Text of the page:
United States v. Williams, Dkt. No. 04-2882-cr (2d Cir. February 23, 2005)
In Williams the Circuit, with Judge Newman writing, has added further comment on its plain error approach in Booker/Fanfan cases, as set out in United States v. Crosby, noted here. The Court reiterated the two types of errors in Booker and Fanfan — mandatorily enhancing a sentence based on facts not found by the jury and, as in Fanfan, “mandatorily imposing a Guidelines sentence even though it is based only on facts found by the jury.” And it once again held that the proper response to such errors was to remand to the district court, not for resentencing, but to determine whether a materially different sentence would initially have been imposed under Booker and Fanfan, and if so, to conduct a resentencing.
The major portion of the opinion consists of the Court’s response to different plain error approaches taken in other circuits and an explanation of why it adheres to the limited remand adopted in Crosby. Initially, however, the Court makes an interesting historical argument noting the origins of the plain error rule in two concerns, protecting the legal rights of the parties below on the one hand, and avoiding the costs of multiple jury trials on the other. The balance between these two concerns, the Court noted, was different in the sentencing context for two reasons. First, after a jury trial, the “first jury is no longer available to advise as to what it would have done in the absence of error,” but in the sentencing context, the district judge is available and well-equipped to answer the question whether its error was prejudicial. And second, a resentencing, unlike a new trial, is a “brief event,” with relatively small attendant costs.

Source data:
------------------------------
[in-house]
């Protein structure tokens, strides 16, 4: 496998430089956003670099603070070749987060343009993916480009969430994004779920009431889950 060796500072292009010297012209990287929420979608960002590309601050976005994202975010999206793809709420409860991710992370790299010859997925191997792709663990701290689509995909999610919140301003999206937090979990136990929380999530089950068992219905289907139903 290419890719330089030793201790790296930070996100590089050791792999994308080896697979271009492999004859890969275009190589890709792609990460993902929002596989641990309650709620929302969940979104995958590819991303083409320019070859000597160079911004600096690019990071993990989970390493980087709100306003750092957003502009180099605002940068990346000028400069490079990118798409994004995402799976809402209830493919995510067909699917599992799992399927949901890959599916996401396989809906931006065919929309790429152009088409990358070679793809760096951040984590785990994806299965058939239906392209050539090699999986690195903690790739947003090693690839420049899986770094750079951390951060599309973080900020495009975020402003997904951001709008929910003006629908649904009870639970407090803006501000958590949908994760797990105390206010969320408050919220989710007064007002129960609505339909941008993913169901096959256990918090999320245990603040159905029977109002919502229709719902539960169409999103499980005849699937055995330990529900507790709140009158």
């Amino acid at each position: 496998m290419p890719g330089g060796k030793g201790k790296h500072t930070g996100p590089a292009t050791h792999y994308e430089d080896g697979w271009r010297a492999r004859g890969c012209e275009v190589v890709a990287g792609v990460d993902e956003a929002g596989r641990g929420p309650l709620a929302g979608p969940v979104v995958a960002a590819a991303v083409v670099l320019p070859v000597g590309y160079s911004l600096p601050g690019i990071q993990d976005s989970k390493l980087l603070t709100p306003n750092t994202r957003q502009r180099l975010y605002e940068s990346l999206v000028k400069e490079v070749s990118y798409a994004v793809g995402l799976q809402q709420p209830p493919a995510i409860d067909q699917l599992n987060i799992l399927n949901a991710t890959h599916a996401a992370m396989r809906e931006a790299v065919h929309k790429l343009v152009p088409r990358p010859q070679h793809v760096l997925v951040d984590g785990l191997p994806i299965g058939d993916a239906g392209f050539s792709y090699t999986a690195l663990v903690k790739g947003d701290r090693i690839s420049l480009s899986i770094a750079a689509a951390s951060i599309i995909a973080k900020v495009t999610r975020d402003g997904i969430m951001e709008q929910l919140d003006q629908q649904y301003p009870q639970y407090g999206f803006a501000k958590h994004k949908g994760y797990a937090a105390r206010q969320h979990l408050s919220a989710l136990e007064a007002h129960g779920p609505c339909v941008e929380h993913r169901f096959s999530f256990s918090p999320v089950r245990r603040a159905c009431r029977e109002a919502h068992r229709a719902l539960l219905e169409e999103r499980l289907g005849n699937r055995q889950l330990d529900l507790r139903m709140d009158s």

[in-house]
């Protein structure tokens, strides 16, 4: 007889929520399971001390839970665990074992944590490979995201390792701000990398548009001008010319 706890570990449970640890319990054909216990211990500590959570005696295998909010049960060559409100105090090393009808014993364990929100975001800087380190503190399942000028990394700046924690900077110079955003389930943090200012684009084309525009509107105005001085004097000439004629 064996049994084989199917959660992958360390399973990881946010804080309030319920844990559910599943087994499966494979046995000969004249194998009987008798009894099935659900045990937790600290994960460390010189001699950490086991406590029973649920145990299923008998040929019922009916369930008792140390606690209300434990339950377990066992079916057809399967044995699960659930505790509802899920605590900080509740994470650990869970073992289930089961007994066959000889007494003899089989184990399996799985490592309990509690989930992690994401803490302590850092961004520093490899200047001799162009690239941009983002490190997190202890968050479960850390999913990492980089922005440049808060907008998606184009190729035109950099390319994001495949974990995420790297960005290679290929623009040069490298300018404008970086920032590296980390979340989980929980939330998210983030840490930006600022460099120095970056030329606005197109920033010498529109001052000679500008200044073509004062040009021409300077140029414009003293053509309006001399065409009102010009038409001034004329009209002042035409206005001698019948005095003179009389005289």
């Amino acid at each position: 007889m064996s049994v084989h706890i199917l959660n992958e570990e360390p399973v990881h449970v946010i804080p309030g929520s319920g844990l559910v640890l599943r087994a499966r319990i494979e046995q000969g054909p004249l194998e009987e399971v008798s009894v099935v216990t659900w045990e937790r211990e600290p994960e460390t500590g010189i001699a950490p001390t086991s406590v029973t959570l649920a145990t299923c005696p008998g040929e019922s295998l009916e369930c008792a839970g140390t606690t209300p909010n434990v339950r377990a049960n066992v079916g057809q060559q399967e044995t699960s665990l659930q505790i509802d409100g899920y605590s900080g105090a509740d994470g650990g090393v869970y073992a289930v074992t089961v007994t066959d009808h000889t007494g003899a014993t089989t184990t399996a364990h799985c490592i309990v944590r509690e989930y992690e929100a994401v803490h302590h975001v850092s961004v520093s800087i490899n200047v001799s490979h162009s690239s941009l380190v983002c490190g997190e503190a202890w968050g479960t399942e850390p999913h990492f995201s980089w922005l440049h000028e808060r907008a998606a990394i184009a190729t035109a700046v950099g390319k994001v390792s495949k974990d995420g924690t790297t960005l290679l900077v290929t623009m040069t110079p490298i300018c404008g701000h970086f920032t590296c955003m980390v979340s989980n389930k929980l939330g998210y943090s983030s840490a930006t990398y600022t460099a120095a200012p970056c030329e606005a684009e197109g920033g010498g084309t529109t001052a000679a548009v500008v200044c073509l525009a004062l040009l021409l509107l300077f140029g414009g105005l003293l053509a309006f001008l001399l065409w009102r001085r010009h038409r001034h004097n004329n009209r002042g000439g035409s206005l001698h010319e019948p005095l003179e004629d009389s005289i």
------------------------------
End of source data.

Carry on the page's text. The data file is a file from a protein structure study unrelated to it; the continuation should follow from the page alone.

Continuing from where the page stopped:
In canvassing the approaches of other circuits, the Court disagreed with the Eleventh Circuit that the “consequence of uncertainty” about the existence of prejudice “must be that the defendant necessarily loses.” Its disagreement was rooted in the distinction between the application of plain error at sentencing and at trial; the Court could “see no reason to risk leaving in place a sentence that might be materially lower or higher than the one that would have been imposed without error.” On the other hand, the Court departed from the views of other circuits that a full resentencing would usually be required if error were found, because of additional risks and burdens that approach created. The disposition set out in Crosby, it concluded “avoids the risk that leniency or harshness resulting from legal error will remain uncorrected, yet it also avoids what might turn out to be the needless burdens and risks of automatic resentencing.”